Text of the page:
Tragic reminder of dangers
The derailment of a runaway train in Lac-Megantic, Quebec, tragically reminds us of the inherent dangers of transporting flammable and volatile materials, whether it be by rail, truck, sea or air.
The train, carrying crude oil from North Dakota’s Bakken formation to a Canadian refinery, derailed and at least five of the 73 cars exploded. As of Wednesday, at least 15 people were confirmed dead, with dozens more still missing. The crash and ensuing explosion and fire cut a huge swath of destruction through the town of 6,000 people, destroying buildings, cars and anything else in the immediate area. About 2,000 people from the town were evacuated.
Officials Wednesday ruled out terrorism, but did say they are still considering that criminal negligence could have caused the accident, and the location is being treated as a crime scene.
Predictably, there were immediate calls for the Obama administration to quickly approve the Keystone XL pipeline project, which would move oil from Canada’s tar sands regions to refineries in the United States.?The project would also create an opportunity for more oil from North Dakota to be transported by the pipeline, rather than on trains and trucks. But the pipeline by itself certainly would not eliminate shipping North Dakota or Canadian oil by rail or truck, since some refineries, including the one that was to receive the shipment of oil that derailed, are not accessible by pipeline. It would perhaps reduce the amount of oil being shipped by other methods, but it would have had no bearing on this week’s accident.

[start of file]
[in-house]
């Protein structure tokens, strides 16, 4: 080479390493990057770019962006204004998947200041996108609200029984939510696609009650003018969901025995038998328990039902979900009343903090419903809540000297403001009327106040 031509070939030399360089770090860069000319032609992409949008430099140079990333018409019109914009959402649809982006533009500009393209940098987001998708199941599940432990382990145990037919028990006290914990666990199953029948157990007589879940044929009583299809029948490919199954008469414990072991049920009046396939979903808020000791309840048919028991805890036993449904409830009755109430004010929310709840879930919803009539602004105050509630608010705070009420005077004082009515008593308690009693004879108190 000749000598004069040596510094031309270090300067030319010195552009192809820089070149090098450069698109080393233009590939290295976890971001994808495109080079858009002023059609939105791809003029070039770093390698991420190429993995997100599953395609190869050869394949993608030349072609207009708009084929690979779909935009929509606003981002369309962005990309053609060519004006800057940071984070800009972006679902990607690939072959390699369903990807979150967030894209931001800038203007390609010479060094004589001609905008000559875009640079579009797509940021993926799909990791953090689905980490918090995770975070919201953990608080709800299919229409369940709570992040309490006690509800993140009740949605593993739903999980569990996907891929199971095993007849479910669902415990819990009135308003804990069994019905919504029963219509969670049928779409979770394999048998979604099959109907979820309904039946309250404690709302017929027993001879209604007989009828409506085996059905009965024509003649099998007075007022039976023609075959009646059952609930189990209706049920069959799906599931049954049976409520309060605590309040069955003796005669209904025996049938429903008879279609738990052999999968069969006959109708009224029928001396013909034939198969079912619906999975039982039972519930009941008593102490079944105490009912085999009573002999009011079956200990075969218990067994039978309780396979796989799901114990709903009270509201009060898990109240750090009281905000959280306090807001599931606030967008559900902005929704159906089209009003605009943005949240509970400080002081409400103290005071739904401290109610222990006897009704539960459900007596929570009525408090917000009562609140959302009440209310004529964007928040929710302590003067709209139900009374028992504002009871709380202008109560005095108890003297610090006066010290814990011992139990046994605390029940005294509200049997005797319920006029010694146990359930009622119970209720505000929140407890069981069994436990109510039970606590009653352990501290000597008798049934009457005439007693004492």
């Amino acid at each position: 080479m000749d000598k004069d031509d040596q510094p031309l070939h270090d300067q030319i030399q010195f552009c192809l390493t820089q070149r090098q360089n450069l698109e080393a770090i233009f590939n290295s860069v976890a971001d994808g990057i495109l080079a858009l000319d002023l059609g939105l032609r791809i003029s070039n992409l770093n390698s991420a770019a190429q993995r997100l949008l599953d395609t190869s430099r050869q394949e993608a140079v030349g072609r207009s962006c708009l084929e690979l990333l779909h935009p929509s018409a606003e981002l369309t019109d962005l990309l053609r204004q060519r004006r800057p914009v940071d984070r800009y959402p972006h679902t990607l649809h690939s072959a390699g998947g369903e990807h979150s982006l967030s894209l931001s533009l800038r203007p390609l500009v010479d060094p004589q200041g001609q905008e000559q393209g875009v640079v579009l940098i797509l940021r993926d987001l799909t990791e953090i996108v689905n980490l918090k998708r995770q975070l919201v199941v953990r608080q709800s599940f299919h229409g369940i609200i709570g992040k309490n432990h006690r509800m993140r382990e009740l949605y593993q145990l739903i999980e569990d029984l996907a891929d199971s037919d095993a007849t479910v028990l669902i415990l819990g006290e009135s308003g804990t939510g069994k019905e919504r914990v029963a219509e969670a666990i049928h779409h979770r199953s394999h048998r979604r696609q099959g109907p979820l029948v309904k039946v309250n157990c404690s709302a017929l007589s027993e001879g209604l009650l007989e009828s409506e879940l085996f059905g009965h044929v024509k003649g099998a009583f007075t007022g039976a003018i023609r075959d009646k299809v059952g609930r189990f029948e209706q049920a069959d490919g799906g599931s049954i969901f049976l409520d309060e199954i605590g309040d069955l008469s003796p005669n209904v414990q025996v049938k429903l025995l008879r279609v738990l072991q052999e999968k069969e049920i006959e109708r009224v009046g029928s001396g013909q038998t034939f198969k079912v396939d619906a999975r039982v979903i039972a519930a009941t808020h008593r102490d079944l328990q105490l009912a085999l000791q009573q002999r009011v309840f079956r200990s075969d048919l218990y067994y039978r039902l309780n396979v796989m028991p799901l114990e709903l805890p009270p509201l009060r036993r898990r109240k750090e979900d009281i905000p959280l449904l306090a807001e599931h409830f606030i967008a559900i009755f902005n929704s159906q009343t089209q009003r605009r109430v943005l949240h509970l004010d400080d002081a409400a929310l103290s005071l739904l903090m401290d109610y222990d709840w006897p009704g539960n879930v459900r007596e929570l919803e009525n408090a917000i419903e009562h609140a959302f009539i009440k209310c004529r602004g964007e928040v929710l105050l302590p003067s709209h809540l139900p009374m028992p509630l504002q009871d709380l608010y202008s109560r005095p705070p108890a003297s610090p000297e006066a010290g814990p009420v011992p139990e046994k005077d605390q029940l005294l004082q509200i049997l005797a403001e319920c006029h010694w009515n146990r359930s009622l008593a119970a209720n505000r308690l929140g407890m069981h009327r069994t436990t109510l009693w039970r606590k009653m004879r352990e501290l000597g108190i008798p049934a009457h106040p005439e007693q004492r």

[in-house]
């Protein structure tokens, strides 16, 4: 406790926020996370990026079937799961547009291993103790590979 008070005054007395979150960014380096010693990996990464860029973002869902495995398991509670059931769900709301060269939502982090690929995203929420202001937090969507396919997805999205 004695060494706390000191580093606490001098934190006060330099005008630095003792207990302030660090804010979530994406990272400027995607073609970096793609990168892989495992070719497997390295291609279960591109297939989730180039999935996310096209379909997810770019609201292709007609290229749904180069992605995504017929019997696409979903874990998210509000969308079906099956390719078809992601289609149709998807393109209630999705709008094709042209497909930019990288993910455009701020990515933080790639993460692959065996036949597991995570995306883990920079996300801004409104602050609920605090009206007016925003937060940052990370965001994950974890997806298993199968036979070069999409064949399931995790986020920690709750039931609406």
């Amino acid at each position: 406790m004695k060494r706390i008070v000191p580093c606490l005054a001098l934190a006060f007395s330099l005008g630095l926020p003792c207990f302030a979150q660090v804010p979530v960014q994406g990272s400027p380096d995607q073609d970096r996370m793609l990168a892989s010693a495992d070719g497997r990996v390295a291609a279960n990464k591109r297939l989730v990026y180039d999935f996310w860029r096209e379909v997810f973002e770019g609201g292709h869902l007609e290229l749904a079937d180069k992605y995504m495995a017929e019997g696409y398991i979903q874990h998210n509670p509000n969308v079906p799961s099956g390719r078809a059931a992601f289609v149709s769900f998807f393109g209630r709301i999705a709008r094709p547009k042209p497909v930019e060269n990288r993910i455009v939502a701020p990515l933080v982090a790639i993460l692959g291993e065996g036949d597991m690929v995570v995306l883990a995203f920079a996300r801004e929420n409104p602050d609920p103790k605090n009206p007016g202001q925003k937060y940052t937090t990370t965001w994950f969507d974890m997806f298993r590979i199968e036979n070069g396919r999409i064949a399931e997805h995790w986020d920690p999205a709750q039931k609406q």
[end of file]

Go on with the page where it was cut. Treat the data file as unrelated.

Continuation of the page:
Transporting oil by any method involves a certain amount of risk. Despite state-of-the-art safety measures, there can be pipeline leaks. As we well know in North?Dakota, trucks are involved in accidents. And as proven by the Canadian accident, trains sometimes derail.
We hope the deadly derailment in?Canada brings about closer scrutiny of all systems involving shipping oil by rail. But even then, there cannot be any guarantee that such accidents will not occur in the future, whether it be in Canada or western North Dakota.